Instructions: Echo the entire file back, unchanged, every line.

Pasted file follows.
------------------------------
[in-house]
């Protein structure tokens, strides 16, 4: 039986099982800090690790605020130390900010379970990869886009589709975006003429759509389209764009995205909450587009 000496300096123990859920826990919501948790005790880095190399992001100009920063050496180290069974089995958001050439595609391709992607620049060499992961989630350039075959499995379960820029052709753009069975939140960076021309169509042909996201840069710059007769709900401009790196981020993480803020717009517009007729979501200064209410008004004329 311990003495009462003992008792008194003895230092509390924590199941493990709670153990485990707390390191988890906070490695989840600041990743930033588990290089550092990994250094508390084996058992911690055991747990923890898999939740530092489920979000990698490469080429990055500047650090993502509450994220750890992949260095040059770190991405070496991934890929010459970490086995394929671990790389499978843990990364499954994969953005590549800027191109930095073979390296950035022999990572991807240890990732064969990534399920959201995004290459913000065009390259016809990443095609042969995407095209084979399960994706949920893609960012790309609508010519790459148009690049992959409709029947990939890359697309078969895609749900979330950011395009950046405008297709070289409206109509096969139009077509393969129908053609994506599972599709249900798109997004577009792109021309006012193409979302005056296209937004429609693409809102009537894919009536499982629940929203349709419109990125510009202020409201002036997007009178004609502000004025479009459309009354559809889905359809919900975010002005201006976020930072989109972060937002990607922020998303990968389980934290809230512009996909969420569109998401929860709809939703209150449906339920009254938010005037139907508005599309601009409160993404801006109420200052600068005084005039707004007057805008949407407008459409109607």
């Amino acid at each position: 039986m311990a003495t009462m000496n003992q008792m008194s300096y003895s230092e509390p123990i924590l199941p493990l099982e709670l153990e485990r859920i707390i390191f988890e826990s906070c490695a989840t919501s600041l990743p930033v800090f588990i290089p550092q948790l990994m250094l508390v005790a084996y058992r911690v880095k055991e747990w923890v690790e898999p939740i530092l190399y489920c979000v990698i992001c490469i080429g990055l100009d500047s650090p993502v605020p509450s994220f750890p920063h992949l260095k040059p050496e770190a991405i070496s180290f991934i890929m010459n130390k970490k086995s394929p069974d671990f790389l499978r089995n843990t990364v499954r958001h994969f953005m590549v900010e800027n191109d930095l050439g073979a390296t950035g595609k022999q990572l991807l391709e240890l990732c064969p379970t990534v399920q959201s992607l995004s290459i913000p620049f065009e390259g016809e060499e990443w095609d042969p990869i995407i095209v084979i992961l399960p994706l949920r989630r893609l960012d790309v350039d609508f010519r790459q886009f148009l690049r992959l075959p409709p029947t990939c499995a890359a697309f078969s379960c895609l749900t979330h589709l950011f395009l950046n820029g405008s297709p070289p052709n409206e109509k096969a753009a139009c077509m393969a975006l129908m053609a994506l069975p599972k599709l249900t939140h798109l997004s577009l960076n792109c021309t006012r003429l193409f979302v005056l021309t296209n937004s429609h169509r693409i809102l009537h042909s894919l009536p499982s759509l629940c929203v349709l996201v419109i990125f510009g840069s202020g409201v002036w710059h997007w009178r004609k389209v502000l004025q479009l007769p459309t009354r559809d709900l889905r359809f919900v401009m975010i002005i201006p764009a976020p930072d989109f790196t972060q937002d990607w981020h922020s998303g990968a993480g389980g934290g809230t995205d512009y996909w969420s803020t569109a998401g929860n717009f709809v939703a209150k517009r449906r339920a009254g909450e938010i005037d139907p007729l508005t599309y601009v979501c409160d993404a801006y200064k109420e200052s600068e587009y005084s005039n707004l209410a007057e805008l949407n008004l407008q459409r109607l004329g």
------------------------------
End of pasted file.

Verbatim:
[in-house]
């Protein structure tokens, strides 16, 4: 039986099982800090690790605020130390900010379970990869886009589709975006003429759509389209764009995205909450587009 000496300096123990859920826990919501948790005790880095190399992001100009920063050496180290069974089995958001050439595609391709992607620049060499992961989630350039075959499995379960820029052709753009069975939140960076021309169509042909996201840069710059007769709900401009790196981020993480803020717009517009007729979501200064209410008004004329 311990003495009462003992008792008194003895230092509390924590199941493990709670153990485990707390390191988890906070490695989840600041990743930033588990290089550092990994250094508390084996058992911690055991747990923890898999939740530092489920979000990698490469080429990055500047650090993502509450994220750890992949260095040059770190991405070496991934890929010459970490086995394929671990790389499978843990990364499954994969953005590549800027191109930095073979390296950035022999990572991807240890990732064969990534399920959201995004290459913000065009390259016809990443095609042969995407095209084979399960994706949920893609960012790309609508010519790459148009690049992959409709029947990939890359697309078969895609749900979330950011395009950046405008297709070289409206109509096969139009077509393969129908053609994506599972599709249900798109997004577009792109021309006012193409979302005056296209937004429609693409809102009537894919009536499982629940929203349709419109990125510009202020409201002036997007009178004609502000004025479009459309009354559809889905359809919900975010002005201006976020930072989109972060937002990607922020998303990968389980934290809230512009996909969420569109998401929860709809939703209150449906339920009254938010005037139907508005599309601009409160993404801006109420200052600068005084005039707004007057805008949407407008459409109607």
């Amino acid at each position: 039986m311990a003495t009462m000496n003992q008792m008194s300096y003895s230092e509390p123990i924590l199941p493990l099982e709670l153990e485990r859920i707390i390191f988890e826990s906070c490695a989840t919501s600041l990743p930033v800090f588990i290089p550092q948790l990994m250094l508390v005790a084996y058992r911690v880095k055991e747990w923890v690790e898999p939740i530092l190399y489920c979000v990698i992001c490469i080429g990055l100009d500047s650090p993502v605020p509450s994220f750890p920063h992949l260095k040059p050496e770190a991405i070496s180290f991934i890929m010459n130390k970490k086995s394929p069974d671990f790389l499978r089995n843990t990364v499954r958001h994969f953005m590549v900010e800027n191109d930095l050439g073979a390296t950035g595609k022999q990572l991807l391709e240890l990732c064969p379970t990534v399920q959201s992607l995004s290459i913000p620049f065009e390259g016809e060499e990443w095609d042969p990869i995407i095209v084979i992961l399960p994706l949920r989630r893609l960012d790309v350039d609508f010519r790459q886009f148009l690049r992959l075959p409709p029947t990939c499995a890359a697309f078969s379960c895609l749900t979330h589709l950011f395009l950046n820029g405008s297709p070289p052709n409206e109509k096969a753009a139009c077509m393969a975006l129908m053609a994506l069975p599972k599709l249900t939140h798109l997004s577009l960076n792109c021309t006012r003429l193409f979302v005056l021309t296209n937004s429609h169509r693409i809102l009537h042909s894919l009536p499982s759509l629940c929203v349709l996201v419109i990125f510009g840069s202020g409201v002036w710059h997007w009178r004609k389209v502000l004025q479009l007769p459309t009354r559809d709900l889905r359809f919900v401009m975010i002005i201006p764009a976020p930072d989109f790196t972060q937002d990607w981020h922020s998303g990968a993480g389980g934290g809230t995205d512009y996909w969420s803020t569109a998401g929860n717009f709809v939703a209150k517009r449906r339920a009254g909450e938010i005037d139907p007729l508005t599309y601009v979501c409160d993404a801006y200064k109420e200052s600068e587009y005084s005039n707004l209410a007057e805008l949407n008004l407008q459409r109607l004329g």